Narrative Change: Reclaim the moral arc of the food banking economy away from “common-sense” market-based solutions toward rights-based paths that demands governments to fulfill their obligations to shape and regulate the moral economies of food provisioning and the social contract between producers and consumers. Our The Right to Food Atlas will support a change in the dominant narrative around household food insecurity from food quantity to food quality, from pounds distributed to justice enacted, from left over food to sustainable production — to shift the impact that economies of care can have to shape transformational change to an unhealthy, exploitative, wasteful and environmentally destructive food system.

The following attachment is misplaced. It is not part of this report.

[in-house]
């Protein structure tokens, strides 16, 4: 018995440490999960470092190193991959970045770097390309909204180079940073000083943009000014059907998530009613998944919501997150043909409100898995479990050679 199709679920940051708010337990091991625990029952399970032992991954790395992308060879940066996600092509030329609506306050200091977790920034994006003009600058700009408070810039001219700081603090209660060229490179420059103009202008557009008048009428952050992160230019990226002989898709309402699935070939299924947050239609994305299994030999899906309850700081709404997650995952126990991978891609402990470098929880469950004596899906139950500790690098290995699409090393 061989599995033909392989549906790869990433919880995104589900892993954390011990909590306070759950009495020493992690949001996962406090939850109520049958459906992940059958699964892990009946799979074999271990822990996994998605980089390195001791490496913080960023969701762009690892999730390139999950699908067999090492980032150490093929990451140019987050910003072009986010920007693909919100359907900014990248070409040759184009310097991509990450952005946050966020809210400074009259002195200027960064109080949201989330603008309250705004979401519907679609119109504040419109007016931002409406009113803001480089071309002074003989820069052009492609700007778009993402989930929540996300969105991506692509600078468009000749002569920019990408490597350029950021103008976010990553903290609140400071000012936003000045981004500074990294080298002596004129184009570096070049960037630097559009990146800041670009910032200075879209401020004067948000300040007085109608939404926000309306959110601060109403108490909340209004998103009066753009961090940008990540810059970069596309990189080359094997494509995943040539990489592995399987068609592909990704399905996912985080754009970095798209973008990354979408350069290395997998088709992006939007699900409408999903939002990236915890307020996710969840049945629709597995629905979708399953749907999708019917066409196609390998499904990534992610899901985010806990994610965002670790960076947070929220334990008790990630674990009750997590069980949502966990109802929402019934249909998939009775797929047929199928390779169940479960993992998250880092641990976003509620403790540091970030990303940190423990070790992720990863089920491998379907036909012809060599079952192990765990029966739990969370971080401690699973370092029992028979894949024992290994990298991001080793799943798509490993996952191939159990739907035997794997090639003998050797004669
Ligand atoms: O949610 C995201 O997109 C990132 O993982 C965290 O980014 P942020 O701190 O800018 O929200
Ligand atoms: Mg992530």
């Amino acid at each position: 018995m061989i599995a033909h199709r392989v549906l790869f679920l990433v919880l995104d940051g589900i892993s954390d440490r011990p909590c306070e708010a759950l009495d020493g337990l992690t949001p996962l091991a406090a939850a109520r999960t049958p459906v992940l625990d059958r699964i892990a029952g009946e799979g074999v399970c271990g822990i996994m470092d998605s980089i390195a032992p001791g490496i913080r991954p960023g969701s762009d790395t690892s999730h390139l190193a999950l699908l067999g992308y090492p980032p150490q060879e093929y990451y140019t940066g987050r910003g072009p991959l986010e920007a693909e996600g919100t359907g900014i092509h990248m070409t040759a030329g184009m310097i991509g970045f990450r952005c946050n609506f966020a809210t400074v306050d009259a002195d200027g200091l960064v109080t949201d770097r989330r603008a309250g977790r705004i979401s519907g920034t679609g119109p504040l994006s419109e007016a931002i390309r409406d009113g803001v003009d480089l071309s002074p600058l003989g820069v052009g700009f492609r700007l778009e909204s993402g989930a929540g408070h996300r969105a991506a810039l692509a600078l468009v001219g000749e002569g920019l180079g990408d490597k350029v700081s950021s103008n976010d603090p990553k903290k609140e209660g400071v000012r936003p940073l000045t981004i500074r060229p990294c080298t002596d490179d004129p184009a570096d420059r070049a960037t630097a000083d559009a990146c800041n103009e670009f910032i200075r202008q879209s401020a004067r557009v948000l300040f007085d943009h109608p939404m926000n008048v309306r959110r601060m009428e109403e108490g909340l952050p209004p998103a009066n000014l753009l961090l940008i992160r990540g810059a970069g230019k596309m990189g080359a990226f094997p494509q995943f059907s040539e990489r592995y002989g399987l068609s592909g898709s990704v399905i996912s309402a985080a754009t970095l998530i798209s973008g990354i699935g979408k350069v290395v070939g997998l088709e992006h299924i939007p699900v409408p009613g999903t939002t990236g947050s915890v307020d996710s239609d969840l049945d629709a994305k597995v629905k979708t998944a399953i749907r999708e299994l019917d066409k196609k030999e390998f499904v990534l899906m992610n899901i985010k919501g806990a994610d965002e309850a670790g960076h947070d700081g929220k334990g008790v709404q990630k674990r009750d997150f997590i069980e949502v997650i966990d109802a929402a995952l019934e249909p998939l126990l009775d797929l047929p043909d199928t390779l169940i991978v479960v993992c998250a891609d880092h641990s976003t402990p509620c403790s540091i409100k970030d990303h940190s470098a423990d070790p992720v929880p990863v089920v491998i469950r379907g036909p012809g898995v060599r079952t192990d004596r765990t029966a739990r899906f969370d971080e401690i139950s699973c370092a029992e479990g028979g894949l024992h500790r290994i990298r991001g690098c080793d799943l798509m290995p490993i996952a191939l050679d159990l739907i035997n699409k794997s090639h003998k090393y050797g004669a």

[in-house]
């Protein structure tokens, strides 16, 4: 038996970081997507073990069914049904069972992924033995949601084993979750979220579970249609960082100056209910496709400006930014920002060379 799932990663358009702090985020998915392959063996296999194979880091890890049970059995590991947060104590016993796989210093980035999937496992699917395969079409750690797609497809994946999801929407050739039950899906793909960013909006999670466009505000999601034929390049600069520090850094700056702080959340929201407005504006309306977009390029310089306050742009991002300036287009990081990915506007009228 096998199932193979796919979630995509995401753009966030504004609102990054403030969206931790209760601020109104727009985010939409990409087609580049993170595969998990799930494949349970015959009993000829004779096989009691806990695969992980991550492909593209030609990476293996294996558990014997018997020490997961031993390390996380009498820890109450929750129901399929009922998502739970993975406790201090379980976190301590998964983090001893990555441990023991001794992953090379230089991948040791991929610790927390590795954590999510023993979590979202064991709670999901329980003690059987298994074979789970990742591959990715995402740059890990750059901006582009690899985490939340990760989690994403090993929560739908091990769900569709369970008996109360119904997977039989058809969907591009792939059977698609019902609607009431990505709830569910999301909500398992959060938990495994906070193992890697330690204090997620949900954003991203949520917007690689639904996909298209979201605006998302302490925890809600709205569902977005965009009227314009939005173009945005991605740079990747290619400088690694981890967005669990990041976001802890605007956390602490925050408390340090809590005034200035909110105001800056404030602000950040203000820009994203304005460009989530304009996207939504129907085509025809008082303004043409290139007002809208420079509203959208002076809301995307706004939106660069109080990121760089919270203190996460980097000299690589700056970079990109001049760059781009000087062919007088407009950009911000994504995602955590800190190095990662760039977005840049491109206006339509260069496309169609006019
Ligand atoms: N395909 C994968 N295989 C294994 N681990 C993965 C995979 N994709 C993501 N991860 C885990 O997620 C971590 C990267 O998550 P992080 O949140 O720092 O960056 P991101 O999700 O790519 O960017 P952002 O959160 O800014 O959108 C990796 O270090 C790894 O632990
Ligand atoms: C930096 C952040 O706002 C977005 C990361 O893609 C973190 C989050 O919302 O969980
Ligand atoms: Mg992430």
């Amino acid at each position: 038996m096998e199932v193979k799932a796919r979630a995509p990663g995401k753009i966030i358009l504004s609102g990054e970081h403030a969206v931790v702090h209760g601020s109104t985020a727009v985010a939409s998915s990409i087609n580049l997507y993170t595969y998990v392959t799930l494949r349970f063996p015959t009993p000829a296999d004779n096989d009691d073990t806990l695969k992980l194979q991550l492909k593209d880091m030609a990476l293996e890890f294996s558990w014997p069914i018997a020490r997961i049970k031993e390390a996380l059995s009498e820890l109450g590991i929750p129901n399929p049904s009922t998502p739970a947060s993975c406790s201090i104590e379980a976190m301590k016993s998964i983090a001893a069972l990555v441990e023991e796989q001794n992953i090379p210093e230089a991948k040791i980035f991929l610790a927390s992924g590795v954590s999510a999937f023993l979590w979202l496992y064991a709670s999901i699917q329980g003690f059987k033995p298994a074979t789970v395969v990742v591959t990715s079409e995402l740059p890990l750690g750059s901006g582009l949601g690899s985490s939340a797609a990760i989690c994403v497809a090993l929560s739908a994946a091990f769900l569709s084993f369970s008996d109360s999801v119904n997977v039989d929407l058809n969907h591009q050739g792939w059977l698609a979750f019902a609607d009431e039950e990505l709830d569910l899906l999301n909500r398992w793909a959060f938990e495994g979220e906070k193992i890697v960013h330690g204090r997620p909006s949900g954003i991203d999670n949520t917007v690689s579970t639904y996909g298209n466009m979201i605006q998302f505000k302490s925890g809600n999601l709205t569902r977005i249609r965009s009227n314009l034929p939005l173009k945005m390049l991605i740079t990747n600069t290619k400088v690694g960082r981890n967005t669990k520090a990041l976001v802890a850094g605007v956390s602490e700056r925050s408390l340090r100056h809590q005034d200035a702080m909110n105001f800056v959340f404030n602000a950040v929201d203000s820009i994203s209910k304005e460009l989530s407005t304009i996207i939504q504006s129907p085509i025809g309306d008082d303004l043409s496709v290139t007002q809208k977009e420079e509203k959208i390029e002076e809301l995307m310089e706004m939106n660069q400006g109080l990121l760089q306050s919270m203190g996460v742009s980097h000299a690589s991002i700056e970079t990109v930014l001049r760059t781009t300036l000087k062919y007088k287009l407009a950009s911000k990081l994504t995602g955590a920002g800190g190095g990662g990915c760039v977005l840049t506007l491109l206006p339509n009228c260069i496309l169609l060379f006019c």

Popular Pedagogy and Advocacy: The Right to Food Atlas will create an opportunity to open public conversations and debates about food banking. The project will build knowledge networks around whom the laws and policies of our food system currently serve, whom they should serve, who has the power to write and influence the rules structuring our food production, processing and distribution. It will also foster grassroots food policy advocacy toward enacting the right to food in various locales. While the entry-point and focus will be specifically on the food banking economy, the project will highlight the broader role of food law and policy in a diversity of political jurisdictions, from municipal to national and even supranational scales to advance food sovereignty and the human right to food.